The further one delves into non-canonical British fiction, you find these notions of ancient history, folklore and counter-culture cropping up with surprising regularity. One of my favourite writers, Niall Griffiths, has built his entire literary career out of exploring the intersection between the British landscape - specifically Welsh, in his case - and the punks, hippies, dropouts, druggies and crusties. His novels 'Grits' and 'Sheepshagger' remain two of my all time favourite novels, stunning in their literary magic. Go read his stuff, now. Other than Griffiths, many other writers have addressed these topics - they range from the Hellblazer comics written by Jamie Delano and Paul Jenkins, the dense poetic novels 'Hodd' and 'Ulverton' by Adam Thorpe, Alan Moore's stunning 'Voice of the Fire', Hugh Lupton's recreation of John Clare's teenage days in 'The Ballad of John Clare', the Albion triptych by Andrew Sinclair - 'Gog', 'Magog' and 'King Ludd', John Cowper Powys' 'Porius' and the work of Alan Garner. This, really, is just scratching the surface of a long, half-hidden but utterly compelling literary tradition. 

The story of what happened to Stonehenge, with the free festivals culminating in the horrific Battle of the Beanfield, is pretty well documented, which is why we didn't bother visiting that particular site. There's a great book documenting Stonehenge's modern social history, 'Stonehenge: Celebration and Subversion' by Andy Worthington, well worth reading: http://www.activedistributionshop.org/shop/books/585-stonehenge-celebration-subversion-by-andy-worthington.html

In addition to this, as a kid I was dragged around the UK by my father, who is an odd mixture of birdwatcher, hippy, West Ham fan and reggae/dub listener. We visited such far flung places as the Scilly Isles, Snowdonia, Lindisfarne, as well as the many historical sites in Kent such as Reculver and Pegwell Bay. This all left an indelible mark on me, so it's basically my dad's fault for all the shit I come out with...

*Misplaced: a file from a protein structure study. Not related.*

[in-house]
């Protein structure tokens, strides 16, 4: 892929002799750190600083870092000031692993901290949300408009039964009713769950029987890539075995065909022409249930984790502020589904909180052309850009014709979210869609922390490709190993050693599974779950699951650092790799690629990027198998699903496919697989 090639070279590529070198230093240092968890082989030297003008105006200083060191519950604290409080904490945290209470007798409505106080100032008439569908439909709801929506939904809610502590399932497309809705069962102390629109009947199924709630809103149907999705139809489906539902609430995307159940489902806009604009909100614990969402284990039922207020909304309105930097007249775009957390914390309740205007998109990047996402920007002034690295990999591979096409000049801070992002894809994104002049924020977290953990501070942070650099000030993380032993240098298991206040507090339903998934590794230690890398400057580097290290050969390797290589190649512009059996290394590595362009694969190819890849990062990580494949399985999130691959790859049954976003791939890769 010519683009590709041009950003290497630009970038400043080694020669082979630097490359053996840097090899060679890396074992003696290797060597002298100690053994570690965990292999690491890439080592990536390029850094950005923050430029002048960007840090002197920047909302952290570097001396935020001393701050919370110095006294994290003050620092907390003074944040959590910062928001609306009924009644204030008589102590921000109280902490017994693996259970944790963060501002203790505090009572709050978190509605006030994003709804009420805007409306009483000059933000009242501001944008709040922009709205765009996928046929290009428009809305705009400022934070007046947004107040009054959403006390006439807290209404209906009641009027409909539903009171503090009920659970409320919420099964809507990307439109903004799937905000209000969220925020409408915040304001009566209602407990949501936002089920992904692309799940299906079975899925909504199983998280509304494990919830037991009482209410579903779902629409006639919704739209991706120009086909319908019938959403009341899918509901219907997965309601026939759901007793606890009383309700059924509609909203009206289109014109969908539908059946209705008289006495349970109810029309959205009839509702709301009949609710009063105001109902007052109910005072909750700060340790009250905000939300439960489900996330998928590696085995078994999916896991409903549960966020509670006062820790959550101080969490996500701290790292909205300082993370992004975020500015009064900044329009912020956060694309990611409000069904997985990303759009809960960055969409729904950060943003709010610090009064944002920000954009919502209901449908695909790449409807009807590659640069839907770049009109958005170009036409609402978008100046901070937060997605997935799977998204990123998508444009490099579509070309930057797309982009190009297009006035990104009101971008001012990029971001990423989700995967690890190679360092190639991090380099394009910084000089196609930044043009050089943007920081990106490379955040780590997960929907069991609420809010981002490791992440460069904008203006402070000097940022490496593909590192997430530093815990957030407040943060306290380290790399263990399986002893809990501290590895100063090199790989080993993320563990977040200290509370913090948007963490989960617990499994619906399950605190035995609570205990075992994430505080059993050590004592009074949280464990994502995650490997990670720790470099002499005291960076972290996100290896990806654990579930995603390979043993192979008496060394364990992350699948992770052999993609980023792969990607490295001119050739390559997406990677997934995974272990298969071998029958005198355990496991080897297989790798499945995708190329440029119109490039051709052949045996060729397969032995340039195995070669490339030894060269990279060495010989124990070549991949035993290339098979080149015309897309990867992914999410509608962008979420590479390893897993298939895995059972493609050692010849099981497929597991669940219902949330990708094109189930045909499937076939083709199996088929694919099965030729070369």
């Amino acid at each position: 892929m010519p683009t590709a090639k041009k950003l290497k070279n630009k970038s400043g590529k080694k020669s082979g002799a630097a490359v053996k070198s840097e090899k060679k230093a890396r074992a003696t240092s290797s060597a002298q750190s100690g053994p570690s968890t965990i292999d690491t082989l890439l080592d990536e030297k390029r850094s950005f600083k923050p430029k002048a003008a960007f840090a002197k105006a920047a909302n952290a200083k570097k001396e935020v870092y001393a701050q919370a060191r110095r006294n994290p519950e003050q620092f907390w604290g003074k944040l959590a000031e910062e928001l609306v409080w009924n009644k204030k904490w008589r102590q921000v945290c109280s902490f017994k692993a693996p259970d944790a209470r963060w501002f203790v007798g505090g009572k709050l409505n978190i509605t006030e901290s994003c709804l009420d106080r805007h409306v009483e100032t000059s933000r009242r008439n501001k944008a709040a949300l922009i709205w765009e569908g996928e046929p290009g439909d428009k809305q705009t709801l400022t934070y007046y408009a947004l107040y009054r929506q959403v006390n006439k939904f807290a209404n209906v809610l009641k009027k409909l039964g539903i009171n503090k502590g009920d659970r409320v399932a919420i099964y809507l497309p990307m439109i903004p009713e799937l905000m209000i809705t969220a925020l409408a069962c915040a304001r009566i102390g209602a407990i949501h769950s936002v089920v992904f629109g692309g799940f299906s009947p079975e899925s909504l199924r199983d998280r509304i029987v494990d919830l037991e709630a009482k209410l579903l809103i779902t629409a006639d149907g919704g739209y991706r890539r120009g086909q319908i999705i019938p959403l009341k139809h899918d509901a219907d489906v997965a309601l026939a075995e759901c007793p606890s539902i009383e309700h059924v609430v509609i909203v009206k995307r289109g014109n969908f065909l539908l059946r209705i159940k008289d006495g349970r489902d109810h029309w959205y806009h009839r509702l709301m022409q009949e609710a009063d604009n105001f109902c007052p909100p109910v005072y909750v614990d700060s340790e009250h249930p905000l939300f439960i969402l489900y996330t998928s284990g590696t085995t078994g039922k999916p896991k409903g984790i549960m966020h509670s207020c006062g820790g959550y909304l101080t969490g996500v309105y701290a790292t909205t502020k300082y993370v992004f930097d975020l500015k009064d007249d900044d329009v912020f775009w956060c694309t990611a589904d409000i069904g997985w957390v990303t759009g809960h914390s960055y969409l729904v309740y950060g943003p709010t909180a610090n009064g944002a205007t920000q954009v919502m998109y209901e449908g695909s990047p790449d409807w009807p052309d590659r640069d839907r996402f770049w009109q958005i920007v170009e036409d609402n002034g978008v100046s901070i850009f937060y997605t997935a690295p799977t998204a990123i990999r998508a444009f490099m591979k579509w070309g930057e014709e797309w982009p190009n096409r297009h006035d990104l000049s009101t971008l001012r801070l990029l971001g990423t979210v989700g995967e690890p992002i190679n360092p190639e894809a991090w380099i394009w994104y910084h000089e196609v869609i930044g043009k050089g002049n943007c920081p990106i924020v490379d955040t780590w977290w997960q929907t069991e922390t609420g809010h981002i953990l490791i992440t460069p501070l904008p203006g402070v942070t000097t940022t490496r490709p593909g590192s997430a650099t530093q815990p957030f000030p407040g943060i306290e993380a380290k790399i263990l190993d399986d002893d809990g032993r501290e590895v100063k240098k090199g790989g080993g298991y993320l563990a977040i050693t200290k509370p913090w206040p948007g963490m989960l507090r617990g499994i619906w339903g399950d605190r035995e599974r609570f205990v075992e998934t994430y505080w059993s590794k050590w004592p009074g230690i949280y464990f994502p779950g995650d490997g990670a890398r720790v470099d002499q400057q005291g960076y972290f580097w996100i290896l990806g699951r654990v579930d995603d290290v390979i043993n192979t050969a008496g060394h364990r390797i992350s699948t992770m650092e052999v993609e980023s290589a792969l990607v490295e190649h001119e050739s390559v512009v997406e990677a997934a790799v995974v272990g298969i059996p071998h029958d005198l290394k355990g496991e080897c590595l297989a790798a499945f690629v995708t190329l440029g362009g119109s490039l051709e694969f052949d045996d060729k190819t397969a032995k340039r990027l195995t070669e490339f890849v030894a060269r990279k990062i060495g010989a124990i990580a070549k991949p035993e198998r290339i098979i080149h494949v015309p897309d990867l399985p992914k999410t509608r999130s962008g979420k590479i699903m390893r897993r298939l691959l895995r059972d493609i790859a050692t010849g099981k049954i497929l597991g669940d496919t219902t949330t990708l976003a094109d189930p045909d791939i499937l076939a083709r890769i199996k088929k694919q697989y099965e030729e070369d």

We left Avebury, with the affable lady at the information point recommending that we go visit the nearby Cherhill White Horse. Our intention had been to visit the White Horse at Uffington the next day anyway, but I was surprised to discover that there were a number of other horses cut into the chalk hillsides in the nearby countryside. Hopping in the car, we finally found the horse on a hillside next to the A4. Slightly disappointed, we discovered the horse was 'only' a couple of hundred years old, but impressive nonetheless, and we got to clamber up steep hills covered in sheep droppings for that authentic outdoors experience.



That night we stayed in the market town of Marlborough, a pleasant little town with more pubs than seemed strictly necessary. We stayed above a pub called The Lamb, got drunk and were treated to the dubious pleasure of an entire rugby team on a pub crawl belting out songs at deafening volume, before buggering off to torment other venues. A kind of England that I had all but forgotten about. 

The following day we crossed the border into Oxfordshire to go see the Uffington Horse. This is the real deal, an abstract representation of a horse cut into the chalk hills some two and a half thousand years, only fully visible from the air. The location itself was very remote, and stunningly beautiful, again giving me that feeling I got at Avebury, a sense of palpable history that is unique and affecting.

The area also contains two other sites of considerable interest. Further up into the hills are the remains of a Bronze Age hill fort, connecting to the Ridgeway - the ancient road that stretches a good eighty miles from Avebury to Invinghoe Beacon - a very impressive site that's purpose is still clear. Below the horse sits Dragon Hill, a curious mound that was flattened at its peak by human hands, for reasons unclear. According to local folklore, it's where Saint George slew the Dragon, as well as being the burial mound of Uther Pendragon i.e. King Arthur's dad. All in all, an amazing area that everyone should visit.

What this trip made me realise is how much of my own country I have yet to explore. I find it a way of keeping myself sane - being a long time London-dweller - of remembering that we live in a very, very old place, and that the past isn't really past at all, it still has continuing relevance to people's lives. Travelling out to these places allows me connect the dots between all the things I consider important and exciting, the deep ties between British landscape, literature and counter-culture (with my emphasis on punk rock).

On another note, my clearly mad friend Jevon made this video of the trip. Go figure:


And here are some of those eco-punk songs: